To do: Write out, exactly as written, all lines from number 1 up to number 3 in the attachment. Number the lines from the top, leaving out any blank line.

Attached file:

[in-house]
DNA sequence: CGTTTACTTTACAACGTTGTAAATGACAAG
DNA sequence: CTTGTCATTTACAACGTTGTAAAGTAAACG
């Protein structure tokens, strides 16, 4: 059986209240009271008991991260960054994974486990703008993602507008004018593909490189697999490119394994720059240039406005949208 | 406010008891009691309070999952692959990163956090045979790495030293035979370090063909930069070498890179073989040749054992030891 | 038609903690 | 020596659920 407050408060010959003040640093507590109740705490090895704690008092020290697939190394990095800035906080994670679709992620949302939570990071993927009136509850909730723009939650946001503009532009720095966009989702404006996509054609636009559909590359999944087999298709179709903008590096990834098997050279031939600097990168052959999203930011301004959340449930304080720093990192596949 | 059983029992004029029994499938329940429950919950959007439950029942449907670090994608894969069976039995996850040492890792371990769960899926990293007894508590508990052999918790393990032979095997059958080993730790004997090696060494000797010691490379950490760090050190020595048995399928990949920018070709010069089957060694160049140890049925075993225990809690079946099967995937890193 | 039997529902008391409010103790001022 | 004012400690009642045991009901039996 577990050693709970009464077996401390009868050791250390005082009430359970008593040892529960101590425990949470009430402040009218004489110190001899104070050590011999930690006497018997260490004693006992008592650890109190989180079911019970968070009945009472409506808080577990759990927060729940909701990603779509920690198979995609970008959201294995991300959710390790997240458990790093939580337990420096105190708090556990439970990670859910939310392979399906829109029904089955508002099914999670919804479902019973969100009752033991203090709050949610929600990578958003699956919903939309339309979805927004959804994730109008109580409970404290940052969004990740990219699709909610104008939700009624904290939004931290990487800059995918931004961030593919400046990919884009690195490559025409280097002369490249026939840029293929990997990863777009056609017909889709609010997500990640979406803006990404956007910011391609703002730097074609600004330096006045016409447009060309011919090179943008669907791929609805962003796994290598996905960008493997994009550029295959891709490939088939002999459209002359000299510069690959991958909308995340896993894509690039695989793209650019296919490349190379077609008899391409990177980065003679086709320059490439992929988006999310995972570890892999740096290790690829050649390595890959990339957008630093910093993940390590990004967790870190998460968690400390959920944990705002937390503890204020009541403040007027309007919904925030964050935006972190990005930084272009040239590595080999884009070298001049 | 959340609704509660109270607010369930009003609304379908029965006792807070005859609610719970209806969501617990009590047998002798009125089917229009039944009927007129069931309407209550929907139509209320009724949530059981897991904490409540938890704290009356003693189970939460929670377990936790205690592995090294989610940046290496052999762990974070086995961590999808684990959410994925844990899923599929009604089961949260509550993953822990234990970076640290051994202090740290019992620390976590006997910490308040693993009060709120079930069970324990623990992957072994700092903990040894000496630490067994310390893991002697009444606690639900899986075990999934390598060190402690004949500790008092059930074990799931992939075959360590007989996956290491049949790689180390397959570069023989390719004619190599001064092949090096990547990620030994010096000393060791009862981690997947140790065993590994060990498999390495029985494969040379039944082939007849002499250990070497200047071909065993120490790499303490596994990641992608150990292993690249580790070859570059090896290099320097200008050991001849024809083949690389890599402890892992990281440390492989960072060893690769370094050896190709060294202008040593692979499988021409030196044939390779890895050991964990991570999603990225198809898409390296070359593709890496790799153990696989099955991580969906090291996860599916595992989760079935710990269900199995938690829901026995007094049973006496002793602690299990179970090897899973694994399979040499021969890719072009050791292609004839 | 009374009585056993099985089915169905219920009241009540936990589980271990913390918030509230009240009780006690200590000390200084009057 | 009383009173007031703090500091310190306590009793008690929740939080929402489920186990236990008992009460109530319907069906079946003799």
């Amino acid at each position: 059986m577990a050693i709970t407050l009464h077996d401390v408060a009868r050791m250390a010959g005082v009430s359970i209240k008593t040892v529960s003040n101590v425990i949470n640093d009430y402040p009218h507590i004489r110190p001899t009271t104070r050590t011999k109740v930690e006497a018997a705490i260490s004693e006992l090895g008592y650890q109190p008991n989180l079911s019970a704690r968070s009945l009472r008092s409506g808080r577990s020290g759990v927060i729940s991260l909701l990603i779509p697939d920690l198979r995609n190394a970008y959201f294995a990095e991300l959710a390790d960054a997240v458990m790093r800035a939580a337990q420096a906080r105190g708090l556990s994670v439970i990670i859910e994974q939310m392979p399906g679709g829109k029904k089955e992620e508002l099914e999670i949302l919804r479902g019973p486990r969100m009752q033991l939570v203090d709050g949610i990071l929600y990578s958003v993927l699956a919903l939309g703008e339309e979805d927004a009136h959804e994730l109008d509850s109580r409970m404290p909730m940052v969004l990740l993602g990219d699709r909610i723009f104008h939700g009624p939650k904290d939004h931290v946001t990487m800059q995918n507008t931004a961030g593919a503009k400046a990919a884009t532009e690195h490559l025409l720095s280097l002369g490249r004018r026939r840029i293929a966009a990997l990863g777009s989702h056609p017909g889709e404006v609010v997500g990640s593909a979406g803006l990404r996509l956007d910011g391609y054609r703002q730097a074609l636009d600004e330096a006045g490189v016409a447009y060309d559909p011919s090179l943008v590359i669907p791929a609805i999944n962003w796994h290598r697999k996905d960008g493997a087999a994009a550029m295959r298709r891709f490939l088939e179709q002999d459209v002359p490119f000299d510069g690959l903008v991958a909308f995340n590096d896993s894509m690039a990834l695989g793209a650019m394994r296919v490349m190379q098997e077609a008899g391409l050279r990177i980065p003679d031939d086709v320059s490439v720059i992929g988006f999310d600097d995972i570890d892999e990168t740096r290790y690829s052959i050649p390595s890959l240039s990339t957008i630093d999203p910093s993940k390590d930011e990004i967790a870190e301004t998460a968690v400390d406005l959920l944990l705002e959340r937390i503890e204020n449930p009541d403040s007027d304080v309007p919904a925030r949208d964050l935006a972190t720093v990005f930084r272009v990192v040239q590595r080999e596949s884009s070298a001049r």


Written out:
[in-house]
DNA sequence: CGTTTACTTTACAACGTTGTAAATGACAAG
DNA sequence: CTTGTCATTTACAACGTTGTAAAGTAAACG